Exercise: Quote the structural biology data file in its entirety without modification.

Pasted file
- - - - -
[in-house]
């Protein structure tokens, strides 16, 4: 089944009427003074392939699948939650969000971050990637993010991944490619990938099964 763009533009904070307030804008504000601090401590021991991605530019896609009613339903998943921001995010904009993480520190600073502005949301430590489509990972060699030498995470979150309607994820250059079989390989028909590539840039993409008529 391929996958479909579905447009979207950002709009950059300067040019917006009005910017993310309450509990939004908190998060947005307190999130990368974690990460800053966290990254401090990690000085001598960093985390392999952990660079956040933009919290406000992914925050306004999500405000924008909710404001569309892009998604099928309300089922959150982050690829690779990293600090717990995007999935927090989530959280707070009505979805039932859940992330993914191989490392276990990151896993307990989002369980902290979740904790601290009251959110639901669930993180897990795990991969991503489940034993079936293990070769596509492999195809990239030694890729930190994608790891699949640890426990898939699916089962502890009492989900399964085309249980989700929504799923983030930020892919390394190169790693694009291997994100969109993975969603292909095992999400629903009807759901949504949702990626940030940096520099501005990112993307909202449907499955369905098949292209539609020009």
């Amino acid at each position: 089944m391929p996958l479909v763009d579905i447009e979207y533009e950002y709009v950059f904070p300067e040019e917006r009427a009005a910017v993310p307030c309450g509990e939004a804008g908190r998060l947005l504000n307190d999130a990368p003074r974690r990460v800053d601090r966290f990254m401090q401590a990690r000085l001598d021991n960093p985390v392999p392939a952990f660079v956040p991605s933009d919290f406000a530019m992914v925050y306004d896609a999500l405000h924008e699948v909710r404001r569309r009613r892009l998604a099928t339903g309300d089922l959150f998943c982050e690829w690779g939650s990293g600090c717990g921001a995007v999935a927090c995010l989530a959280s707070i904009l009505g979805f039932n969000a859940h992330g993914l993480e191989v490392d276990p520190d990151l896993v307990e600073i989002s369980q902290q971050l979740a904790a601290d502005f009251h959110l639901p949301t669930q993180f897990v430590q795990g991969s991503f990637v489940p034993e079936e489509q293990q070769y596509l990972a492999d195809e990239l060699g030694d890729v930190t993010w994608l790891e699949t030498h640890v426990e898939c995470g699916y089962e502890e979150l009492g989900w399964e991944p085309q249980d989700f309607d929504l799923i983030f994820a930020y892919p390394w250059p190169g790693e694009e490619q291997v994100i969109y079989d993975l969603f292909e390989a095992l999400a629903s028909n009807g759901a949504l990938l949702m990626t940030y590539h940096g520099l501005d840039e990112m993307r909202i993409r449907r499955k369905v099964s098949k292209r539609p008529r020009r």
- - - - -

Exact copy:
[in-house]
């Protein structure tokens, strides 16, 4: 089944009427003074392939699948939650969000971050990637993010991944490619990938099964 763009533009904070307030804008504000601090401590021991991605530019896609009613339903998943921001995010904009993480520190600073502005949301430590489509990972060699030498995470979150309607994820250059079989390989028909590539840039993409008529 391929996958479909579905447009979207950002709009950059300067040019917006009005910017993310309450509990939004908190998060947005307190999130990368974690990460800053966290990254401090990690000085001598960093985390392999952990660079956040933009919290406000992914925050306004999500405000924008909710404001569309892009998604099928309300089922959150982050690829690779990293600090717990995007999935927090989530959280707070009505979805039932859940992330993914191989490392276990990151896993307990989002369980902290979740904790601290009251959110639901669930993180897990795990991969991503489940034993079936293990070769596509492999195809990239030694890729930190994608790891699949640890426990898939699916089962502890009492989900399964085309249980989700929504799923983030930020892919390394190169790693694009291997994100969109993975969603292909095992999400629903009807759901949504949702990626940030940096520099501005990112993307909202449907499955369905098949292209539609020009």
């Amino acid at each position: 089944m391929p996958l479909v763009d579905i447009e979207y533009e950002y709009v950059f904070p300067e040019e917006r009427a009005a910017v993310p307030c309450g509990e939004a804008g908190r998060l947005l504000n307190d999130a990368p003074r974690r990460v800053d601090r966290f990254m401090q401590a990690r000085l001598d021991n960093p985390v392999p392939a952990f660079v956040p991605s933009d919290f406000a530019m992914v925050y306004d896609a999500l405000h924008e699948v909710r404001r569309r009613r892009l998604a099928t339903g309300d089922l959150f998943c982050e690829w690779g939650s990293g600090c717990g921001a995007v999935a927090c995010l989530a959280s707070i904009l009505g979805f039932n969000a859940h992330g993914l993480e191989v490392d276990p520190d990151l896993v307990e600073i989002s369980q902290q971050l979740a904790a601290d502005f009251h959110l639901p949301t669930q993180f897990v430590q795990g991969s991503f990637v489940p034993e079936e489509q293990q070769y596509l990972a492999d195809e990239l060699g030694d890729v930190t993010w994608l790891e699949t030498h640890v426990e898939c995470g699916y089962e502890e979150l009492g989900w399964e991944p085309q249980d989700f309607d929504l799923i983030f994820a930020y892919p390394w250059p190169g790693e694009e490619q291997v994100i969109y079989d993975l969603f292909e390989a095992l999400a629903s028909n009807g759901a949504l990938l949702m990626t940030y590539h940096g520099l501005d840039e990112m993307r909202i993409r449907r499955k369905v099964s098949k292209r539609p008529r020009r």